Melbourne stamped their credentials on the 2018 season when they thrashed the Crows by 89 points in the red centre. That made it five in a row for the Demons lifting them up to third on the ladder. They trail the trendsetters of the competition with West Coast and Richmond both eking out hard fought wins to stay clear in the top two. The Magpies got the job done against the Bulldogs, keeping them goalless for a half, to move into the top eight.
North Melbourne proved that their season was no fluke in becoming the first Victorian team to win at Perth Stadium, while on a dour Saturday, Geelong, Sydney and Essendon all recorded wins in low-scoring slogs.
Here are some (possibly outlandish) observations from Round 10:
It’s Time For A Floating Fixture
The chorus over Friday night football is getting louder and louder as the season delivers dull football games on the marquee night, week after week. This week the Magpies took on the Bulldogs with the game not reaching any great heights. The Bulldogs were held goalless in the second half, meaning they haven’t scored a goal in a half in four games this season.
The outlook for Friday night football isn’t rosy either. Two of this season’s strugglers in Essendon and St Kilda feature prominently in the games remaining, while the Blues also get their share of the spotlight despite being rooted to the bottom of the ladder. The problem the AFL faces with their fixturing, is that while they operate off a 6-6-6 system to make the following years fixture as fair as possible, there is no actual way of predicting how the season would pan out.
The Eagles and North Melbourne have defied pundit expectations to be two of the top sides this season but have been shunted into late afternoon fixtures, while the Bombers and Saints – who were two of the most entertaining sides in 2017 – received a higher allocation of Friday night fixtures. Even lowly Brisbane have played the type of football that appeals to the mass audience but receive no Friday night exposure. The games that have been selected in the primetime slot haven’t fulfilled their billing and introduction of a floating fixture would surely allow the best games of the week to reach the largest audiences.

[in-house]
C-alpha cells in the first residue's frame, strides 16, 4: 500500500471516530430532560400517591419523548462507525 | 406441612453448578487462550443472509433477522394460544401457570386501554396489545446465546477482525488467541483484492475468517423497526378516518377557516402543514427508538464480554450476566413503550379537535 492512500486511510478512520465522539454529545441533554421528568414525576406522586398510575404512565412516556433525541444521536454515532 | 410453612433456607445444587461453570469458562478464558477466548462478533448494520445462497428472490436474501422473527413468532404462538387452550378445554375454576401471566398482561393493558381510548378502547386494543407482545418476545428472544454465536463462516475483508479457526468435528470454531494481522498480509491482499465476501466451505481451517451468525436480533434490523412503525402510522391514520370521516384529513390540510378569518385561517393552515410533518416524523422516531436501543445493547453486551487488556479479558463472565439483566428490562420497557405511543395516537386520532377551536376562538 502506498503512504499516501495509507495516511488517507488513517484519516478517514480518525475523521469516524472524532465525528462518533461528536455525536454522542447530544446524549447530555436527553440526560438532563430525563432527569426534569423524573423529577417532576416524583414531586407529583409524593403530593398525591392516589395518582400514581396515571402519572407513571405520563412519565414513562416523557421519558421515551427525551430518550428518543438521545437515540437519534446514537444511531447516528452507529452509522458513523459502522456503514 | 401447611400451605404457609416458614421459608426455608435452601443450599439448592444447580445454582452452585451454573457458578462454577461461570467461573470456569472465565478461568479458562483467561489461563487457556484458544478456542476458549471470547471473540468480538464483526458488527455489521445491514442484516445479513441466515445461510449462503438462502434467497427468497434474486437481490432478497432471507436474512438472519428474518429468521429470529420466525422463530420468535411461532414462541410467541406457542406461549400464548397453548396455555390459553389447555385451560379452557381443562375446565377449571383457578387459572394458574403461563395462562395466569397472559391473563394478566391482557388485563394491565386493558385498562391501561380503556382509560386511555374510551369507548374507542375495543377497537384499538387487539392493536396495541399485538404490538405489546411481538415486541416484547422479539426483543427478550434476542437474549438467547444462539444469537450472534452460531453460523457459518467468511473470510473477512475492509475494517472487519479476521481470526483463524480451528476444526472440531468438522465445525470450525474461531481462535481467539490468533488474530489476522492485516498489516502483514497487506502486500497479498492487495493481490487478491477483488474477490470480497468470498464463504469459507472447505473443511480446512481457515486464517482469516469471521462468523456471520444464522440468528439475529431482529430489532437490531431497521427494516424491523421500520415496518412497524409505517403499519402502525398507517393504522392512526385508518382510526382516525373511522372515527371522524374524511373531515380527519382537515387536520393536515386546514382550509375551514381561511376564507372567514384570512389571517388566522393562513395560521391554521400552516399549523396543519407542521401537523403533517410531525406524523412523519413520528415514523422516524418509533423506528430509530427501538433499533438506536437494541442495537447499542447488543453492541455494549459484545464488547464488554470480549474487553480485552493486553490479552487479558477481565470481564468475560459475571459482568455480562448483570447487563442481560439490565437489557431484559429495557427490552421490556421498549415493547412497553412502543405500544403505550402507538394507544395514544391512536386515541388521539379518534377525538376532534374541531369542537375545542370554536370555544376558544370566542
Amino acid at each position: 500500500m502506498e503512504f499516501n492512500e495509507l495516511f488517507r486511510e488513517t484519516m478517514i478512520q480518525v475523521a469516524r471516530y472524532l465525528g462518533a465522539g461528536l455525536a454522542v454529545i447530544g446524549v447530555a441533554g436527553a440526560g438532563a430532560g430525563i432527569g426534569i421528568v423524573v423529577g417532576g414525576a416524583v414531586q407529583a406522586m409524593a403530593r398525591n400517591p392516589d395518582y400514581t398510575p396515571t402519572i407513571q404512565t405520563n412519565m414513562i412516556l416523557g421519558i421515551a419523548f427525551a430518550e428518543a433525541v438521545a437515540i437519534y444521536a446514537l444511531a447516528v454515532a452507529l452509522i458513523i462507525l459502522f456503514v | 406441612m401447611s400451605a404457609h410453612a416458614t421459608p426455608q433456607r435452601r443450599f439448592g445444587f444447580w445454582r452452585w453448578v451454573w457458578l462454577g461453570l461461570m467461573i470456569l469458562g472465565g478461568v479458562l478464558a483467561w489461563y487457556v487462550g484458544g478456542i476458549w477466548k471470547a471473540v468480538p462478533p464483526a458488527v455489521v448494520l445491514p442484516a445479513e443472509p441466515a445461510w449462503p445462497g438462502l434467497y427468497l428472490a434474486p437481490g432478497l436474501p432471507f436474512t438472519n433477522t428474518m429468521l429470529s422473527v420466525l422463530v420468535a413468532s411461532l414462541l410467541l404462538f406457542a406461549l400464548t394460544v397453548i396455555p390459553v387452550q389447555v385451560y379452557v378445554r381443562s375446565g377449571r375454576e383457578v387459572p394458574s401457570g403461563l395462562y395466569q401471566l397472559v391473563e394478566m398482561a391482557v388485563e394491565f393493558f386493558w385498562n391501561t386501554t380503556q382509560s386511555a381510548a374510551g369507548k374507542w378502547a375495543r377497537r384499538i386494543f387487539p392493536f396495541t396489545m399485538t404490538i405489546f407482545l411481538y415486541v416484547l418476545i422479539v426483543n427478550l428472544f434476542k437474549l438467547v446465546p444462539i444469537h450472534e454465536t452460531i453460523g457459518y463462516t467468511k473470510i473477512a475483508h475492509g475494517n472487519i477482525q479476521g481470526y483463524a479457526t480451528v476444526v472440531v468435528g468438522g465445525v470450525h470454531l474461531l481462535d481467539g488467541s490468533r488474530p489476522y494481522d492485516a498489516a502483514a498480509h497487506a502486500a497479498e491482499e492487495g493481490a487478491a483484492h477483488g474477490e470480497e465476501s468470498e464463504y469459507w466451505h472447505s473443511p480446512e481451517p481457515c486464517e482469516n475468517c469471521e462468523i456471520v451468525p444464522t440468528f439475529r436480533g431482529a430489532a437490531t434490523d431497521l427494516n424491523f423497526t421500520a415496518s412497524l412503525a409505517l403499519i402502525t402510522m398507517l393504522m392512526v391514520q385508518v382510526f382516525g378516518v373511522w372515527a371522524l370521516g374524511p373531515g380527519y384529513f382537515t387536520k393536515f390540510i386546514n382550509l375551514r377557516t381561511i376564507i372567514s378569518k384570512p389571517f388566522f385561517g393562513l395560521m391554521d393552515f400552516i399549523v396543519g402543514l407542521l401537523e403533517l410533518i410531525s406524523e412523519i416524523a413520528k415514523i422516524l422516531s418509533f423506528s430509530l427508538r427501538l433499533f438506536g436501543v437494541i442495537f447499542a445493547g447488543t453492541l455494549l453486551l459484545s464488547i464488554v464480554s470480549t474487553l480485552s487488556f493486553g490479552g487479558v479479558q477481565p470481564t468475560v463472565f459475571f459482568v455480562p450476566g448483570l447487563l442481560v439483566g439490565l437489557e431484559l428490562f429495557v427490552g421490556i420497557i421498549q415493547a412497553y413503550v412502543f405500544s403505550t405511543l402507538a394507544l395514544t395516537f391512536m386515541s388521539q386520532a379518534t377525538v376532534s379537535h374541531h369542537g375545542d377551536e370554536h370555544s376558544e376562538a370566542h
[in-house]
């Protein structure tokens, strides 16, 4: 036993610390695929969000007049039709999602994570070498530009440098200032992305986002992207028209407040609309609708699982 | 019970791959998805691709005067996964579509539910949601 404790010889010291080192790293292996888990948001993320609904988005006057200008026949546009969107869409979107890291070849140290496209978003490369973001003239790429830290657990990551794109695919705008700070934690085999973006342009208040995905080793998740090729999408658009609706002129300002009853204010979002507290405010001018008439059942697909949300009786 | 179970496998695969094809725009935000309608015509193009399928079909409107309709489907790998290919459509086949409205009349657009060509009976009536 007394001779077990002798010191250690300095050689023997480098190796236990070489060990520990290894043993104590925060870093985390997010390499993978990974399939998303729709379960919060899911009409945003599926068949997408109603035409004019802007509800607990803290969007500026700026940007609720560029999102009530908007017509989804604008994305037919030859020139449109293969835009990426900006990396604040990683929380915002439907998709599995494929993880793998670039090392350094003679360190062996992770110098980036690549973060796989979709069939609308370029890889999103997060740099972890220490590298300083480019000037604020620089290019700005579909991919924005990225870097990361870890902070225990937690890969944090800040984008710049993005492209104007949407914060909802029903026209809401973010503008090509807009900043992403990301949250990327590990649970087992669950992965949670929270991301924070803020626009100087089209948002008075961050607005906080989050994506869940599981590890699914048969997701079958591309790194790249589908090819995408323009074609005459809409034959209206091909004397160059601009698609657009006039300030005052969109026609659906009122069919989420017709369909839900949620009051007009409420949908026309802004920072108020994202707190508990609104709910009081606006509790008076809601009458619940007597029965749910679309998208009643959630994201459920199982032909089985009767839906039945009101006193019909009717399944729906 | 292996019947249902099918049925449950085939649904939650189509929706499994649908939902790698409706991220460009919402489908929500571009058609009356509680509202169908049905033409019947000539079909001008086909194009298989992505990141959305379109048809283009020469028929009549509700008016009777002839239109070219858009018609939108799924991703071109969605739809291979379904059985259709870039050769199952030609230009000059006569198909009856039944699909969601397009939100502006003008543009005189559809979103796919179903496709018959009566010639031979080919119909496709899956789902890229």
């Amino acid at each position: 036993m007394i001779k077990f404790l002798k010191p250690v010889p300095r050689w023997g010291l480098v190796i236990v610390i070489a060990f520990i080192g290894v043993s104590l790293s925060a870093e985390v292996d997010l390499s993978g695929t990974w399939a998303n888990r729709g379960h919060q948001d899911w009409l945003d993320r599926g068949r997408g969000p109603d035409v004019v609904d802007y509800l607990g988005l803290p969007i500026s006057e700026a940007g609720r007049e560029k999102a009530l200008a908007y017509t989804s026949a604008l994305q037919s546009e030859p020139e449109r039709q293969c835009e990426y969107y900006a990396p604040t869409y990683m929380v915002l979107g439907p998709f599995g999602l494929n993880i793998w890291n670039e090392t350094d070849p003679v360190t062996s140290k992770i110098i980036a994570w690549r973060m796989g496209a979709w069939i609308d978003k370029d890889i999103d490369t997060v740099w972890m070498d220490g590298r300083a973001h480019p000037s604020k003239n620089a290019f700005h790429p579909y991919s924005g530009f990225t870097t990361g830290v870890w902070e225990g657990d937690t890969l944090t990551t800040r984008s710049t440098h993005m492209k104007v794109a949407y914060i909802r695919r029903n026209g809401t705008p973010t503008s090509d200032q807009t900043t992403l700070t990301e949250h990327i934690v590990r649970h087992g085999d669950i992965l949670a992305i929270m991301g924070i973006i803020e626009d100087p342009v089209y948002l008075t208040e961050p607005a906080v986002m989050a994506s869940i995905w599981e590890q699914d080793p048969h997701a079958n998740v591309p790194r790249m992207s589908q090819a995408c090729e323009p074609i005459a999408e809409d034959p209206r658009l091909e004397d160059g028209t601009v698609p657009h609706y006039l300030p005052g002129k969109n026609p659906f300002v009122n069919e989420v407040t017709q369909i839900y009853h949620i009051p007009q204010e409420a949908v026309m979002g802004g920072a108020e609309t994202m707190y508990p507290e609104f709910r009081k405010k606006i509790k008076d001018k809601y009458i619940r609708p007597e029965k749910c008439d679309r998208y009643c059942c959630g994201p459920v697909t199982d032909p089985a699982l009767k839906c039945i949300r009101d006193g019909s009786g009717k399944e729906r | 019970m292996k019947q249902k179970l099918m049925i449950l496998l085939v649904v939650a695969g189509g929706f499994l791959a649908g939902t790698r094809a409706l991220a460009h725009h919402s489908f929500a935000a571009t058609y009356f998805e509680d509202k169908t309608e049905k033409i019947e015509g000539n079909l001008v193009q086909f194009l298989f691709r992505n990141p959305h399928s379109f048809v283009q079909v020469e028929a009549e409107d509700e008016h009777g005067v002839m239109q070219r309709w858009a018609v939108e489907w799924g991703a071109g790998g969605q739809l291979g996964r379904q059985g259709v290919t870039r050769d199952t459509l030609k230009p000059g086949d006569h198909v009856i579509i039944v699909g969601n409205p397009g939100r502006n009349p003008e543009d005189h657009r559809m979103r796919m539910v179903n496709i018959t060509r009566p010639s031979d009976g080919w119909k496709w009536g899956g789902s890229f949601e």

There was nothing inspiring about the Magpies and Bulldogs starting the round, whereas the third and fourth placed Demons and Crows appeared (on paper at least) to be a much more intriguing game, particularly with Jake Lever appearing against his former side. West Coast and Hawthorn ended up being one of the higher quality games and would also have been worth of Friday night stature.
The Score Review System Is A Debacle
Scores reviews in the AFL might be reaching an endpoint after a horror outcome during the Richmond/St Kilda clash. Following Jack Higgins attempt on goal, which was originally called a goal by the goal umpire, the decision was inexplicably overturned on review, despite footage showing CLEARLY that the ball had crossed the line before it was touched by a Saints opponent.
The AFL will say that the technology is there to eradicate the howler, and that in its time, it has done that, but most weeks it tends to create more confusion over scoring decisions. For 120 years the game got by without reviewing scores, and the common fan accepted that human error existed. However, there has to be grave concerns when technological error starts affecting individual scores, which could at some point impact on a final result.
A Grand Final could be saved with the correct finding of a score review, but as confidence within the current system dissipates, the possibility that a Grand Final could be lost because of an incorrect ruling due to technological involvement, is becoming a more real likelihood. This system has lost focus on what its intention was and has become too much of a sideshow to continue.
West Coast and North Melbourne Are Doing Things Their Way
The Eagles and Kangaroos have been the two surprise packets of 2018, with West Coast sitting on top of the ladder on the back of a nine game winning streak and North Melbourne climbing to fifth after being the first Victorian side to win at Perth Stadium.
And unlike the recent trends employed by many sides as they look to emulate the premiership successes of the Bulldogs and Richmond, the Eagles and Kangaroos are winning games against the run of play.
West Coast have employed a high kicking and marking strategy, whereas most teams are looking to break away with handpass, and create offensive run from their back half. In the age of huge pressure around the ball carriers, West Coast have eliminated this problem by controlling the ball with uncontested marks, as the Hawks did several seasons ago in their heyday. The Eagles have also bucked the trend of playing two bona fide ruckmen, which has given them a distinct advantage against most sides who only go with one.
Both the Eagles and Kangaroos have two key forwards that stay close to goal, and while North Melbourne have stuck with Todd Goldstein to singularly lead their ruck, they also have found success in a taller set up that includes veterans Scott Thompson and Jarrad Waite. With Coleman Medal leader Ben Brown up forward to aim at, the Kangaroos have adopted a much more direct game plan, having recorded the fourth least number of disposals in the competition, when most sides look to monopolise the ball.